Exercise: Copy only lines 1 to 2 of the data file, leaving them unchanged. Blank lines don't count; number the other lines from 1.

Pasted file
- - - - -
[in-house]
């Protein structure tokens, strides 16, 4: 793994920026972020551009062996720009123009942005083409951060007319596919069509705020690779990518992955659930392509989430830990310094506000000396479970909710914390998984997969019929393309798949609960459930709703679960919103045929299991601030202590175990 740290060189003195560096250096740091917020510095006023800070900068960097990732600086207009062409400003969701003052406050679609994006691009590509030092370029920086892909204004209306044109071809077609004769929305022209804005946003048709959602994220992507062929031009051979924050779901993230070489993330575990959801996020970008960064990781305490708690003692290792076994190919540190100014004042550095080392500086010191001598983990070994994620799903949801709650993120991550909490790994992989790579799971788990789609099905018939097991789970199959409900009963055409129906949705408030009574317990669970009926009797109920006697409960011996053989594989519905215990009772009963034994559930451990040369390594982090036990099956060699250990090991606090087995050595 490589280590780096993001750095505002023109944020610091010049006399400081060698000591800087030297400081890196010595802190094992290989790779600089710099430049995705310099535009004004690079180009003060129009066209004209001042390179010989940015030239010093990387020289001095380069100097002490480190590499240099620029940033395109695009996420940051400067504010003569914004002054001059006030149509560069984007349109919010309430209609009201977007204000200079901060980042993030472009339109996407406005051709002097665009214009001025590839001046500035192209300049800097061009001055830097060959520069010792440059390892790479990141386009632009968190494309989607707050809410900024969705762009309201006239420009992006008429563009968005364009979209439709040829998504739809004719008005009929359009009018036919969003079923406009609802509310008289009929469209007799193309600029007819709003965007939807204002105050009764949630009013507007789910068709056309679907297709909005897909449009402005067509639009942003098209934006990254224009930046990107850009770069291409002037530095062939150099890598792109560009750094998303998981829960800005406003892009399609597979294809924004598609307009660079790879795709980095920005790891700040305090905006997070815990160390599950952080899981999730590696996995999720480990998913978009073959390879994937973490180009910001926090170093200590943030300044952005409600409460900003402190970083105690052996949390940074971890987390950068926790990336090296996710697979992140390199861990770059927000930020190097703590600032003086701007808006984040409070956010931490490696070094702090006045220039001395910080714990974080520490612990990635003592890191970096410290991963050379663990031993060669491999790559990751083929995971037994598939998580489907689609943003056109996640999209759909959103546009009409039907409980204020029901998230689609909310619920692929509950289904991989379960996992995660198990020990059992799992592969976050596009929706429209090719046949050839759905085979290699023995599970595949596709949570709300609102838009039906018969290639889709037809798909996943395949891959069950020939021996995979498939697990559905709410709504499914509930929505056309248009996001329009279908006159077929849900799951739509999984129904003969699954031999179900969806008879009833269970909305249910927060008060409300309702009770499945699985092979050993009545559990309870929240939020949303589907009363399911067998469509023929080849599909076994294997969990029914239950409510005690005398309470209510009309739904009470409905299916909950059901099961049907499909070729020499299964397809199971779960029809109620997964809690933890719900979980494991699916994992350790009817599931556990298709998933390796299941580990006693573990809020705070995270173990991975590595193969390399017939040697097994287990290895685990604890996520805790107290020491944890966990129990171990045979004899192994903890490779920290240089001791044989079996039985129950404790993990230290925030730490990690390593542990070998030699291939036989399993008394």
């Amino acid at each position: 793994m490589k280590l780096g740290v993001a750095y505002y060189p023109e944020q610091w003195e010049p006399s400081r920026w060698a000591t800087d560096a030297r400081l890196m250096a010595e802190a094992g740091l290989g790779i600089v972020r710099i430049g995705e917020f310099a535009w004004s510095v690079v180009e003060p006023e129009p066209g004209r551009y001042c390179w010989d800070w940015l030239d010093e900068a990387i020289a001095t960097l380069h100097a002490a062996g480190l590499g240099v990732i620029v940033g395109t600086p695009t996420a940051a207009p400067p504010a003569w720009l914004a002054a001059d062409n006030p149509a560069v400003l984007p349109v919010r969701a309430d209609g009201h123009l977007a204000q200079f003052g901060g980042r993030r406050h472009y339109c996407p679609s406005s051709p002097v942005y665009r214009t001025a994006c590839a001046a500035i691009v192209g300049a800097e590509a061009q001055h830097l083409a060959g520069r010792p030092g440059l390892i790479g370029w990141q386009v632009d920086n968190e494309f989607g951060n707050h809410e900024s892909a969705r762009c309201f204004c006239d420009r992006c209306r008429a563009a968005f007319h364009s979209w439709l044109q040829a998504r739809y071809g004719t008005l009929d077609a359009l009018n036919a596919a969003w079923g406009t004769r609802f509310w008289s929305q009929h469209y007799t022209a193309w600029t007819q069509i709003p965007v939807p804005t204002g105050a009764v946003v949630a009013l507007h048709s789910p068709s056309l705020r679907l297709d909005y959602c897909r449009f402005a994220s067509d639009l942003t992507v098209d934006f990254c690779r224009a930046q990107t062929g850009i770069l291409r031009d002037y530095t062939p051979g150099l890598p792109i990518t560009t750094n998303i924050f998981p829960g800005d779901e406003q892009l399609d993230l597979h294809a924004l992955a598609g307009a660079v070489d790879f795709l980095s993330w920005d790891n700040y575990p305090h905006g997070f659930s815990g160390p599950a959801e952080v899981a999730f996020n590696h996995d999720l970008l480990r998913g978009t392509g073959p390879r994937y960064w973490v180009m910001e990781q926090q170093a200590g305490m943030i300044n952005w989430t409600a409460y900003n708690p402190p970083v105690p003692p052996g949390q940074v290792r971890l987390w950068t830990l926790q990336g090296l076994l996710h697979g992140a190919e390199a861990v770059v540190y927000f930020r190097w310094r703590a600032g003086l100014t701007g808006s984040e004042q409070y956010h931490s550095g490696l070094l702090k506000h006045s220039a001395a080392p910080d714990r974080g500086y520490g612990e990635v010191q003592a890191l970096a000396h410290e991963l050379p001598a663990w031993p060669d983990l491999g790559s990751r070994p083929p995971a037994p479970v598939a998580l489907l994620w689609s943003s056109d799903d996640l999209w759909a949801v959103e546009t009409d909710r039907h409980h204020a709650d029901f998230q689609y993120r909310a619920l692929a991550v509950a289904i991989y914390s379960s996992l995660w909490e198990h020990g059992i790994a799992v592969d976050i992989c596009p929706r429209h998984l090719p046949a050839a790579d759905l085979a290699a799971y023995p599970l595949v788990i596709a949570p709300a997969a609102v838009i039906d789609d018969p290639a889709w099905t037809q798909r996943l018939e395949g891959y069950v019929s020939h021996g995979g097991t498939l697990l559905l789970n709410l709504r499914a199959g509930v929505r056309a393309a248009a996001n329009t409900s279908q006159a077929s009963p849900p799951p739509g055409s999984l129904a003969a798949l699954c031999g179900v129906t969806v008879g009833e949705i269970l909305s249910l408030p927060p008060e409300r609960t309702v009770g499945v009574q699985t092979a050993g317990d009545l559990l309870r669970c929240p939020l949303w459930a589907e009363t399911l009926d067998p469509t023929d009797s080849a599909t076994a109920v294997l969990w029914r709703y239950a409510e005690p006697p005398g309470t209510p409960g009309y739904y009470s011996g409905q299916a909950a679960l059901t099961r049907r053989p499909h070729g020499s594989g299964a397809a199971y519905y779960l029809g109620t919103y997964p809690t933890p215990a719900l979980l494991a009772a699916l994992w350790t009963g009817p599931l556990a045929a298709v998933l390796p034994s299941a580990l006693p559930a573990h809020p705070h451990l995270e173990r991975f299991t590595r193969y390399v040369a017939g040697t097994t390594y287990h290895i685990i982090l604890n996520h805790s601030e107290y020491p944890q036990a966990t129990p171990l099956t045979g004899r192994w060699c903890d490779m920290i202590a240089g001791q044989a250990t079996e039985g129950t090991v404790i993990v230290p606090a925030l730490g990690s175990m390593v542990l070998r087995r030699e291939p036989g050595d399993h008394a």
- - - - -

[in-house]
């Protein structure tokens, strides 16, 4: 793994920026972020551009062996720009123009942005083409951060007319596919069509705020690779990518992955659930392509989430830990310094506000000396479970909710914390998984997969019929393309798949609960459930709703679960919103045929299991601030202590175990 740290060189003195560096250096740091917020510095006023800070900068960097990732600086207009062409400003969701003052406050679609994006691009590509030092370029920086892909204004209306044109071809077609004769929305022209804005946003048709959602994220992507062929031009051979924050779901993230070489993330575990959801996020970008960064990781305490708690003692290792076994190919540190100014004042550095080392500086010191001598983990070994994620799903949801709650993120991550909490790994992989790579799971788990789609099905018939097991789970199959409900009963055409129906949705408030009574317990669970009926009797109920006697409960011996053989594989519905215990009772009963034994559930451990040369390594982090036990099956060699250990090991606090087995050595 490589280590780096993001750095505002023109944020610091010049006399400081060698000591800087030297400081890196010595802190094992290989790779600089710099430049995705310099535009004004690079180009003060129009066209004209001042390179010989940015030239010093990387020289001095380069100097002490480190590499240099620029940033395109695009996420940051400067504010003569914004002054001059006030149509560069984007349109919010309430209609009201977007204000200079901060980042993030472009339109996407406005051709002097665009214009001025590839001046500035192209300049800097061009001055830097060959520069010792440059390892790479990141386009632009968190494309989607707050809410900024969705762009309201006239420009992006008429563009968005364009979209439709040829998504739809004719008005009929359009009018036919969003079923406009609802509310008289009929469209007799193309600029007819709003965007939807204002105050009764949630009013507007789910068709056309679907297709909005897909449009402005067509639009942003098209934006990254224009930046990107850009770069291409002037530095062939150099890598792109560009750094998303998981829960800005406003892009399609597979294809924004598609307009660079790879795709980095920005790891700040305090905006997070815990160390599950952080899981999730590696996995999720480990998913978009073959390879994937973490180009910001926090170093200590943030300044952005409600409460900003402190970083105690052996949390940074971890987390950068926790990336090296996710697979992140390199861990770059927000930020190097703590600032003086701007808006984040409070956010931490490696070094702090006045220039001395910080714990974080520490612990990635003592890191970096410290991963050379663990031993060669491999790559990751083929995971037994598939998580489907689609943003056109996640999209759909959103546009009409039907409980204020029901998230689609909310619920692929509950289904991989379960996992995660198990020990059992799992592969976050596009929706429209090719046949050839759905085979290699023995599970595949596709949570709300609102838009039906018969290639889709037809798909996943395949891959069950020939021996995979498939697990559905709410709504499914509930929505056309248009996001329009279908006159077929849900799951739509999984129904003969699954031999179900969806008879009833269970909305249910927060008060409300309702009770499945699985092979050993009545559990309870929240939020949303589907009363399911067998469509023929080849599909076994294997969990029914239950409510005690005398309470209510009309739904009470409905299916909950059901099961049907499909070729020499299964397809199971779960029809109620997964809690933890719900979980494991699916994992350790009817599931556990298709998933390796299941580990006693573990809020705070995270173990991975590595193969390399017939040697097994287990290895685990604890996520805790107290020491944890966990129990171990045979004899192994903890490779920290240089001791044989079996039985129950404790993990230290925030730490990690390593542990070998030699291939036989399993008394």